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Less Deforestation of the Rainforest due to Efficient Cook Stoves

Project facts

Project type: Energy efficiency

Project location: Kakamega, Kenya

Project standard: Gold Standard VER

Annual emission reduction: 231.636 t

Project start: November 2010

Locally produced efficient Upesi stoves reduce wood consumption in Kenya and help to preserve the unique vegetation and biodiversity of Kakamega rainforest. The stoves have a cleaner burning process and thus decrease indoor air pollution and associated acute respiratory infections in women and children. Moreover, savings in burning unsustainably harvested fuel wood cut down CO₂ emissions.

Offset emissions

Project overview

 

The project

Tens of thousands of efficient cook stoves were installed in rural households in communities adjacent to Kakamega Forest in Western Kenya since the start of the project. Kakamega rainforest is Kenya’s last remnant lowland indigenous forest and is home to an immense variety of unique and threatened animals and plants. The northern part is a protected area belonging to the Kakamega National Reserve. Despite having a protected status, Kakamega forest is severely damaged and degraded due to the pressure on its resources. The surrounding area is one of the densest populated rural regions of the world (> 500 inhabitants/km²) and 90 percent of the people depend on forest resources for fuel wood and livelihood. The Kakamega Forest has lost almost 50 percent of its area since it was formally gazetted in 1933.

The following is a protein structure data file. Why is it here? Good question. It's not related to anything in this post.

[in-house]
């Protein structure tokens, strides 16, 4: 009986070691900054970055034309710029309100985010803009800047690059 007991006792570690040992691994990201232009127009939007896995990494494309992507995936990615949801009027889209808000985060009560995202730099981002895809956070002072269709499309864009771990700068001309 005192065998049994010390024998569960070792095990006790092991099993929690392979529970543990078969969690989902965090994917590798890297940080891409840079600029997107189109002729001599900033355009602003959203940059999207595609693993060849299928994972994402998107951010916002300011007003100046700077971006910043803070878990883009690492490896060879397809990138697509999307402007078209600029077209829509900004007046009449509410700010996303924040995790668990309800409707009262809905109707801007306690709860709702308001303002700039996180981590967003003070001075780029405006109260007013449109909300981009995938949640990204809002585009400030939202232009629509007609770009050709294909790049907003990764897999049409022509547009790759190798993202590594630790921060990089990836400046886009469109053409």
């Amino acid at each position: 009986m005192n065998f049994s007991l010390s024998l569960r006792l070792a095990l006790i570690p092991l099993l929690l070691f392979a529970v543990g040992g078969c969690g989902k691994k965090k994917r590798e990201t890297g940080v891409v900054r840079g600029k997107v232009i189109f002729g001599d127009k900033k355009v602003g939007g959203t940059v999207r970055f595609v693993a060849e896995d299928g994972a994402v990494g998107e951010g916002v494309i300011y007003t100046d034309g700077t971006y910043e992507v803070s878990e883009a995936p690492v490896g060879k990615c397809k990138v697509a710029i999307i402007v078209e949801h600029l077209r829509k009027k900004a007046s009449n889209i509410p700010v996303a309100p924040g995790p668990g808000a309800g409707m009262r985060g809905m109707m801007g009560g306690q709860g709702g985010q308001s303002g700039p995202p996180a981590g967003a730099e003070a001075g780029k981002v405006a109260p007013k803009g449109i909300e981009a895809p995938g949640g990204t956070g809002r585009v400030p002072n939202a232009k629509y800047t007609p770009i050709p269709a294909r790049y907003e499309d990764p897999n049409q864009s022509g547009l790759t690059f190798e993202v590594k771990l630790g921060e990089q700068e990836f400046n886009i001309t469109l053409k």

Households in the project area used to cook on a traditional three-​stone fireplace and women and also girls spent an average of 15 hours per week collecting fuel wood from Kakamega forest for home use. Poverty rate around Kakamega Forest is above 60 percent and unemployment above 25 percent. This called for a simple, affordable and locally produced efficient stove technology to reduce wood consumption and preserve unique vegetation and biodiversity of Kakamega Forest. The project therefore identified the efficient Upesi cook stove as an appropriate technology for this region. Nowadays, 90 per cent of all households in 3-5 kilometres distance to the rainforest have an efficient cook stove – a great success!

The Upesi stove is a natural ceramic stove and is 35-50 percent more efficient than the three-​stone stove. It is manufactured and marketed at a subsidized price by local potter groups. The efficient stove is not a portable stove, but is being installed in households. This is more convenient for cooking, since traditional dishes such as Ugali (made from maize flour) need to be stirred during preparation process. 

The project creates local jobs, women and girls are not any longer exposed to the smoky open fires and have to spend less time on collecting firewood. A lot of women use this time for an income such as beekeeping or chamomile products. Such small business opportunities which generate a regular income are essential for the people in rural Kenya to get independent – which is very important to be able to develop long-​term perspectives.